commerce

Taco Bell peddles crap, as usual

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When I saw the tweet a few mornings ago that Taco Bell would offer healthier fare, I RT’ed in a knee-jerk way, celebrating it and even claiming it as progress against the flood of food-like substances.

In a window-dressing sort of way, it was progress. Taco Bell puts sugar in its meat and is the contemptible promoter of “fourth meal,” so even if they're only flapping their gums about healthy food, it acknowledges that not everyone wants to eat total crap.


Front-of-package labeling: Barely worth the bother

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Friday, I argued against soda-tax proposals because I don’t see how proponents could win a high-enough tax to affect consumer behavior, which should be their only justification. And while weaker versions that were doomed to failure were being tried, industry would use them as justification to not try other measures.


Tired of asking for stuff that won't work

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Sorry, but I just don’t believe in them. Not penny-per-ounce soda taxes, not front-of-nutrition labeling, not vague industry pledges to make their food healthier ... at some specified time far enough into the future that everyone will have forgotten.


Soda isn't the sole cause, but it's a great place to start

Note to devious mouthpieces of Big Food ("Always with the negative waves, man."):

Something needn't the sole cause of a problem to be a cause of a problem. So when you fault any attempt to curb consumption of sugary sodas because soda isn't the sole cause of obesity, you're just obscuring the truth.

No, sugary soda is not solely responsible. The problem and its contributors are varied, confusing, and sometimes conflicting.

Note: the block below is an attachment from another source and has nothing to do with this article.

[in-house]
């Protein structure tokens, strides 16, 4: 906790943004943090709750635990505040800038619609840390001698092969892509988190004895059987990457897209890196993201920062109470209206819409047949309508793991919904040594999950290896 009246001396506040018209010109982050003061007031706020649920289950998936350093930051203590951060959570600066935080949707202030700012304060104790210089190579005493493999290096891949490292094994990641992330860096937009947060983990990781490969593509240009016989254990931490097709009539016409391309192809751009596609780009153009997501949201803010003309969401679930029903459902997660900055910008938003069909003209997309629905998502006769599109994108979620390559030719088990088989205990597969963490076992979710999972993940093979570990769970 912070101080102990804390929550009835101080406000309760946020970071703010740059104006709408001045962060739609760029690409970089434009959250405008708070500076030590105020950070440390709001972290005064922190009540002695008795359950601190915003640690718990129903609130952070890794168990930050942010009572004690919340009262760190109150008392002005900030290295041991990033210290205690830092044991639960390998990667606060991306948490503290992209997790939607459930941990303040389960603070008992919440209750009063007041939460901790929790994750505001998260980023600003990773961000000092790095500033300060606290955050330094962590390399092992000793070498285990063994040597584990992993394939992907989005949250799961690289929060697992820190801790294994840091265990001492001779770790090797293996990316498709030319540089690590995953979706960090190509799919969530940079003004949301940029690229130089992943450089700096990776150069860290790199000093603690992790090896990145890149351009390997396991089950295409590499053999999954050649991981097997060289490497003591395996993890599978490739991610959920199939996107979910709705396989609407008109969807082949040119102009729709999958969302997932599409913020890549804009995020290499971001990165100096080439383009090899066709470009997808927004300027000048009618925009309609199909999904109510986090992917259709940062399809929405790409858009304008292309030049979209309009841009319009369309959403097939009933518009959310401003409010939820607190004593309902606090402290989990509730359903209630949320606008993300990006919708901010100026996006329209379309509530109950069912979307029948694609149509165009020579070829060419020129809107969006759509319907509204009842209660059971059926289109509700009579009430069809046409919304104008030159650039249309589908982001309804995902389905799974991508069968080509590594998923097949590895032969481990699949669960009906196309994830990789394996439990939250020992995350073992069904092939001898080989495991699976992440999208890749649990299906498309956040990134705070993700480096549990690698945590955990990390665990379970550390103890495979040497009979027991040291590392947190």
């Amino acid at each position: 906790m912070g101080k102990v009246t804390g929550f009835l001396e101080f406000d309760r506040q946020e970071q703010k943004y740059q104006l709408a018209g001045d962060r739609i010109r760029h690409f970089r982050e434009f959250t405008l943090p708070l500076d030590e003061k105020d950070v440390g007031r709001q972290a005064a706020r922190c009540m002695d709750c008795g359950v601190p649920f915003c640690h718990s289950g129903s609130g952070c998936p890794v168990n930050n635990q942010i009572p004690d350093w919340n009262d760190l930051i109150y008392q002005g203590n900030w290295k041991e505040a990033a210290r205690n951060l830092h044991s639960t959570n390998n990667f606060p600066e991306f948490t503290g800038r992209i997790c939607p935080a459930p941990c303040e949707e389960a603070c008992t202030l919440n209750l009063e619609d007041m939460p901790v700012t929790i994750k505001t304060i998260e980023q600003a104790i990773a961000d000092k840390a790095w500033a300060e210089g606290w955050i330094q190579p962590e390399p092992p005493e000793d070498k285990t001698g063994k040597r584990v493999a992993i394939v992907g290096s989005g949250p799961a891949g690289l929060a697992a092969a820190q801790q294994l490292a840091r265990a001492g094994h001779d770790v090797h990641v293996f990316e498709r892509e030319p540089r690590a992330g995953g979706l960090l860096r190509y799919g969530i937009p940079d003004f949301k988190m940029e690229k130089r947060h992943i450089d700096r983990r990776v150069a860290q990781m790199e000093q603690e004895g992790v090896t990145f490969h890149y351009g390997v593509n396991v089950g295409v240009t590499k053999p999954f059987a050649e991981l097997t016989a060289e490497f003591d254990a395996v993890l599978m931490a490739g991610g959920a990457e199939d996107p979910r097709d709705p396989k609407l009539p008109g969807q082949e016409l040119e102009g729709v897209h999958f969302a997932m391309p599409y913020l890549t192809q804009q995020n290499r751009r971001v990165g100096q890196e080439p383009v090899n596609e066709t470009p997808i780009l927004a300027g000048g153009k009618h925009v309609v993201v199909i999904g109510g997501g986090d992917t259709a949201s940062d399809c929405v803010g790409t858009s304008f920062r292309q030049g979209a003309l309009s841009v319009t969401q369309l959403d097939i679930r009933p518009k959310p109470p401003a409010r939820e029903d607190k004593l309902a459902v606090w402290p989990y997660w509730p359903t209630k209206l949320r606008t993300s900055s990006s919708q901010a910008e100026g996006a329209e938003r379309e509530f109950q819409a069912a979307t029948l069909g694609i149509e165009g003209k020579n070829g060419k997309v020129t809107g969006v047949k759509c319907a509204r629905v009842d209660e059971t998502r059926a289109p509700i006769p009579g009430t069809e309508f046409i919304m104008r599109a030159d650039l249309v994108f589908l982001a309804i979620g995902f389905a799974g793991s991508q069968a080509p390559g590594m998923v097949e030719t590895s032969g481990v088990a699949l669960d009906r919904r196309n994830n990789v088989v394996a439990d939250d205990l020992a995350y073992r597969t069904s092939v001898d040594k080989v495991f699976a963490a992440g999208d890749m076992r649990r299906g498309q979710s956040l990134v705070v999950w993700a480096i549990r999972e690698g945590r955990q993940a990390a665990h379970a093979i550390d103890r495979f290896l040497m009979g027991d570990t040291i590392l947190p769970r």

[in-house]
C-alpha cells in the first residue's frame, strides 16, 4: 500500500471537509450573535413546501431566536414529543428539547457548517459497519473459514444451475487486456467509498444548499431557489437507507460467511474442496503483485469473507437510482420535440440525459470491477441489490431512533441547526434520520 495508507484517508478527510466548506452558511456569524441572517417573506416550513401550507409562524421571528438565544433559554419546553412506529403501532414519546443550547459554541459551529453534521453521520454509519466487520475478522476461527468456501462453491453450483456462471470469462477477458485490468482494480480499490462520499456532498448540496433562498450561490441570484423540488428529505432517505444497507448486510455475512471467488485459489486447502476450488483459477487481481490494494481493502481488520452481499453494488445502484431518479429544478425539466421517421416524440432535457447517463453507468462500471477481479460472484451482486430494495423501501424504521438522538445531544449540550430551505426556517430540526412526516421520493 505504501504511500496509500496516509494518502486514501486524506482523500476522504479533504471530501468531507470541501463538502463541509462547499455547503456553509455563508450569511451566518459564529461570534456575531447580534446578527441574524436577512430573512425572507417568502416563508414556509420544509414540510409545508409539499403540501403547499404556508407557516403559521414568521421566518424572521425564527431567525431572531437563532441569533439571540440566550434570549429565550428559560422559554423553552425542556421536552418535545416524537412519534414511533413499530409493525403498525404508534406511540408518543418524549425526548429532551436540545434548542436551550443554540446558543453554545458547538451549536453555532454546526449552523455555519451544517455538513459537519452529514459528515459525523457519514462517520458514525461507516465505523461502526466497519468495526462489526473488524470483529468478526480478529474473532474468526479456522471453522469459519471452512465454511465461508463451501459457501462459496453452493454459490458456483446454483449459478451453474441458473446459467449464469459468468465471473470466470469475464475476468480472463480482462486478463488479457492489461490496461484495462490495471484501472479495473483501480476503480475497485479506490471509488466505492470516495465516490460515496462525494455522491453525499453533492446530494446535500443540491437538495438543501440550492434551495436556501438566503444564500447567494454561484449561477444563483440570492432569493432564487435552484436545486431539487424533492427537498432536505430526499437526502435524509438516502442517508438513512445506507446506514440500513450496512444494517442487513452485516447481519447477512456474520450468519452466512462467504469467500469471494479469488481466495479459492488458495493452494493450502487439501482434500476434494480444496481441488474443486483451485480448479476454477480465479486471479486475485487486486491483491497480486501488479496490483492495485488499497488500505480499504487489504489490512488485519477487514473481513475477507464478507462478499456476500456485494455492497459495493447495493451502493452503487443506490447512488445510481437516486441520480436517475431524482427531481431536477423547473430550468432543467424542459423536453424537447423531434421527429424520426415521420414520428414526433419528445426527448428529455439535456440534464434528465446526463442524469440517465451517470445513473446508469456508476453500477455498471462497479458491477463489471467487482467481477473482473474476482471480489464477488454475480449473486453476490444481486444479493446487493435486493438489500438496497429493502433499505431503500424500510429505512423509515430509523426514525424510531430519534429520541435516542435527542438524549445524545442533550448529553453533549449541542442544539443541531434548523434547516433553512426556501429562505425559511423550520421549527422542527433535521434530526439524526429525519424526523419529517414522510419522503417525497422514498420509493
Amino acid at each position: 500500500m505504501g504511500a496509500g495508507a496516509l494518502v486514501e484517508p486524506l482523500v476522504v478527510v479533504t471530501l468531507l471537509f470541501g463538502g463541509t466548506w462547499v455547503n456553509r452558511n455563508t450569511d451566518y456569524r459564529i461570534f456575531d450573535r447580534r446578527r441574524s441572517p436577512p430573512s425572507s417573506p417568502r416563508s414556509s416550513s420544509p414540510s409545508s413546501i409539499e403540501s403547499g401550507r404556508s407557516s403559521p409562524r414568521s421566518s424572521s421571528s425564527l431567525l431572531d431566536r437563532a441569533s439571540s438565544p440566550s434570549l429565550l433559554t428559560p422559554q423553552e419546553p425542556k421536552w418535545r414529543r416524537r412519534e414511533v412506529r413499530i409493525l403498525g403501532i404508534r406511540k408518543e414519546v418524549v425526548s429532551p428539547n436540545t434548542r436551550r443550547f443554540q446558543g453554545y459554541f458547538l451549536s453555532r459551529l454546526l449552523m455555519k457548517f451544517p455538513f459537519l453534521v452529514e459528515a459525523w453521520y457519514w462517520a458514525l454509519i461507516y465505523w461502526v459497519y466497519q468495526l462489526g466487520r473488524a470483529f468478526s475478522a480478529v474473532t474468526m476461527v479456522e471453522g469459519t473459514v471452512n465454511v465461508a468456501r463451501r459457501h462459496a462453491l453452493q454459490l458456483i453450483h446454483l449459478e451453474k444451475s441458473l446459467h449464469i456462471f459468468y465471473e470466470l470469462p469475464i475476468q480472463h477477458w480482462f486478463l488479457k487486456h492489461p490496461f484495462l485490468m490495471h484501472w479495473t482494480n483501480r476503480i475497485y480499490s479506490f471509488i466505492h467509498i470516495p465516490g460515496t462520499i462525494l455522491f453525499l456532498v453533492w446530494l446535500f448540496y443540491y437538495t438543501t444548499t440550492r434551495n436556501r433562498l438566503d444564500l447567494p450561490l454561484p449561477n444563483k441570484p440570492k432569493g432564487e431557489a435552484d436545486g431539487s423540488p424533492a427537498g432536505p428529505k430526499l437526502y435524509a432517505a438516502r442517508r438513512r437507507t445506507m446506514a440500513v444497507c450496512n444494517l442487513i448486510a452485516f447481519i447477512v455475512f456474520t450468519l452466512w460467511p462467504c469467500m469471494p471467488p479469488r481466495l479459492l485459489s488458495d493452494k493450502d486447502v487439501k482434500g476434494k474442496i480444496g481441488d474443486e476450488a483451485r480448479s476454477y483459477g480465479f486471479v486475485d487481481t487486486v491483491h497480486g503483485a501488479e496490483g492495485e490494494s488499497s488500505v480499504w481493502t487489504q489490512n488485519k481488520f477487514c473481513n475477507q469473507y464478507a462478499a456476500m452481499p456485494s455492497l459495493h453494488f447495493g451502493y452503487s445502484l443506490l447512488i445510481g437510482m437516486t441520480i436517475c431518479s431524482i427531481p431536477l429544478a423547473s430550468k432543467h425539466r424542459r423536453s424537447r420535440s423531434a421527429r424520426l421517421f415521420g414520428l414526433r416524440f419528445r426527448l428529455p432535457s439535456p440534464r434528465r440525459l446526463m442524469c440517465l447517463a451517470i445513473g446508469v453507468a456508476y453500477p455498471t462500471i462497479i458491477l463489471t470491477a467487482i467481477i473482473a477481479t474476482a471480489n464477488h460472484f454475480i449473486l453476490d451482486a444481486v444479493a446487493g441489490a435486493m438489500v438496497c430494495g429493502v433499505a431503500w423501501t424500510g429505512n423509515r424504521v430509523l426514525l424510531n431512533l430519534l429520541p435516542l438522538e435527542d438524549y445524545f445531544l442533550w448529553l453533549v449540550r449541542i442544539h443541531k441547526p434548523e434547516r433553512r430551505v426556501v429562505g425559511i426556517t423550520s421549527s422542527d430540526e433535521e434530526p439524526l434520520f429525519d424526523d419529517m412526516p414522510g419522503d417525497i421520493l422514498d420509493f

We took nothing out, except the stuff we took out!

I have acknowledged my possibly self-defeating urge to bring attention to bullshit that deserves no attention (see: every post I’ve ever done about the liarly named Center for Consumer Freedom (no link, intentionally)). But here I go again.


How to end marketing to children, by Alex Bogusky

So I was a guest last week at the annual two-day summit of the Campaign for a Commercial Free Childhood, and my acceptance of a press pass implied that I would write about my experiences. I guess I better get started!


They knew they were making us fat, and put profits first

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Michael Moss’s Sunday Times Magazine cover story offers the goods in several respects, but no more so than at the beginning, in which he describes a meeting in 1999 — that’s 14 years ago — in which the honchos of Big Food gathered for a rare summit.


First take on the Times's story on food industry manipulation

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It isn't officially out until Sunday, but already, 5 people have sent me pointers to The Extraordinary Science of Addictive Junk Food, which leads the New York Times Magazine this Sunday. I'll have comments about the story in a day or two, but I had just enough time today to share this reader comment from Expat in Germany:


HFCS threat wasn't its chemistry, it was its economy

This is the last in a trio of entries (Part 1, Part 2) about a guest blogger Sara Ross's post at the maize-pimping website Corn Commentary that talks about "misconceptions" around high fructose corn syrup. It wasn't so spellbinding as to demand a three-part retort; I split them merely to reduce word count for a media-saturated readership.


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